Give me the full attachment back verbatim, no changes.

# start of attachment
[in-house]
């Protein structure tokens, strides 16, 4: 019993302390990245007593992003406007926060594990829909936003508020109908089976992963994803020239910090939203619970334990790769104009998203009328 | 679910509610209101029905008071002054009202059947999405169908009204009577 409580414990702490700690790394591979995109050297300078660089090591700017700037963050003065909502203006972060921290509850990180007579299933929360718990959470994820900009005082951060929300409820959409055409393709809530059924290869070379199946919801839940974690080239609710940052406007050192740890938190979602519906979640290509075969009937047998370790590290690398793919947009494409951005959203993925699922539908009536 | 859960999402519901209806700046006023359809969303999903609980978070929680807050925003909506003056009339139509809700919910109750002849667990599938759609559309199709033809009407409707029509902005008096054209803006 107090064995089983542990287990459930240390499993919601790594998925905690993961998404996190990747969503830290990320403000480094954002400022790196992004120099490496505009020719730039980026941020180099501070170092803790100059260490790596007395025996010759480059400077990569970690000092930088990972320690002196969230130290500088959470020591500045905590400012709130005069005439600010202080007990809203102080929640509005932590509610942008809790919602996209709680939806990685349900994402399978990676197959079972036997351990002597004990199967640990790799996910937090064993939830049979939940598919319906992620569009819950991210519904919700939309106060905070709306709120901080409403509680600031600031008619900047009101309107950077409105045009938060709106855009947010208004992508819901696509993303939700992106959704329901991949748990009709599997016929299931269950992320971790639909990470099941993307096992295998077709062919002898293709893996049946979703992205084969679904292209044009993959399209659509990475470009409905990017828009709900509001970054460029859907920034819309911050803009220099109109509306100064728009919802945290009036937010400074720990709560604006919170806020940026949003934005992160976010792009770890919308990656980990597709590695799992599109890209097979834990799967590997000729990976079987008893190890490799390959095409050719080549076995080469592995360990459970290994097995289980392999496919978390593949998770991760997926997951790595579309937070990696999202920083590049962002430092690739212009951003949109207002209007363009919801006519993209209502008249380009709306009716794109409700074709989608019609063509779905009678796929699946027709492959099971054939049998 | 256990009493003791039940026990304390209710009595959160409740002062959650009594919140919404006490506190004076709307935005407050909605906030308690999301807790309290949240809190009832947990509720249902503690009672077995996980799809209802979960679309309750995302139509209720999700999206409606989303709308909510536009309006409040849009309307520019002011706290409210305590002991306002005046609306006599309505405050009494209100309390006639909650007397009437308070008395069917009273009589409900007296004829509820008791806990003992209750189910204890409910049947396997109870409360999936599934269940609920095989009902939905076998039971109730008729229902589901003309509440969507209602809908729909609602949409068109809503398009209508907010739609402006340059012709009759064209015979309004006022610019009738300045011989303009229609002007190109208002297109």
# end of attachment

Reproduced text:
[in-house]
């Protein structure tokens, strides 16, 4: 019993302390990245007593992003406007926060594990829909936003508020109908089976992963994803020239910090939203619970334990790769104009998203009328 | 679910509610209101029905008071002054009202059947999405169908009204009577 409580414990702490700690790394591979995109050297300078660089090591700017700037963050003065909502203006972060921290509850990180007579299933929360718990959470994820900009005082951060929300409820959409055409393709809530059924290869070379199946919801839940974690080239609710940052406007050192740890938190979602519906979640290509075969009937047998370790590290690398793919947009494409951005959203993925699922539908009536 | 859960999402519901209806700046006023359809969303999903609980978070929680807050925003909506003056009339139509809700919910109750002849667990599938759609559309199709033809009407409707029509902005008096054209803006 107090064995089983542990287990459930240390499993919601790594998925905690993961998404996190990747969503830290990320403000480094954002400022790196992004120099490496505009020719730039980026941020180099501070170092803790100059260490790596007395025996010759480059400077990569970690000092930088990972320690002196969230130290500088959470020591500045905590400012709130005069005439600010202080007990809203102080929640509005932590509610942008809790919602996209709680939806990685349900994402399978990676197959079972036997351990002597004990199967640990790799996910937090064993939830049979939940598919319906992620569009819950991210519904919700939309106060905070709306709120901080409403509680600031600031008619900047009101309107950077409105045009938060709106855009947010208004992508819901696509993303939700992106959704329901991949748990009709599997016929299931269950992320971790639909990470099941993307096992295998077709062919002898293709893996049946979703992205084969679904292209044009993959399209659509990475470009409905990017828009709900509001970054460029859907920034819309911050803009220099109109509306100064728009919802945290009036937010400074720990709560604006919170806020940026949003934005992160976010792009770890919308990656980990597709590695799992599109890209097979834990799967590997000729990976079987008893190890490799390959095409050719080549076995080469592995360990459970290994097995289980392999496919978390593949998770991760997926997951790595579309937070990696999202920083590049962002430092690739212009951003949109207002209007363009919801006519993209209502008249380009709306009716794109409700074709989608019609063509779905009678796929699946027709492959099971054939049998 | 256990009493003791039940026990304390209710009595959160409740002062959650009594919140919404006490506190004076709307935005407050909605906030308690999301807790309290949240809190009832947990509720249902503690009672077995996980799809209802979960679309309750995302139509209720999700999206409606989303709308909510536009309006409040849009309307520019002011706290409210305590002991306002005046609306006599309505405050009494209100309390006639909650007397009437308070008395069917009273009589409900007296004829509820008791806990003992209750189910204890409910049947396997109870409360999936599934269940609920095989009902939905076998039971109730008729229902589901003309509440969507209602809908729909609602949409068109809503398009209508907010739609402006340059012709009759064209015979309004006022610019009738300045011989303009229609002007190109208002297109």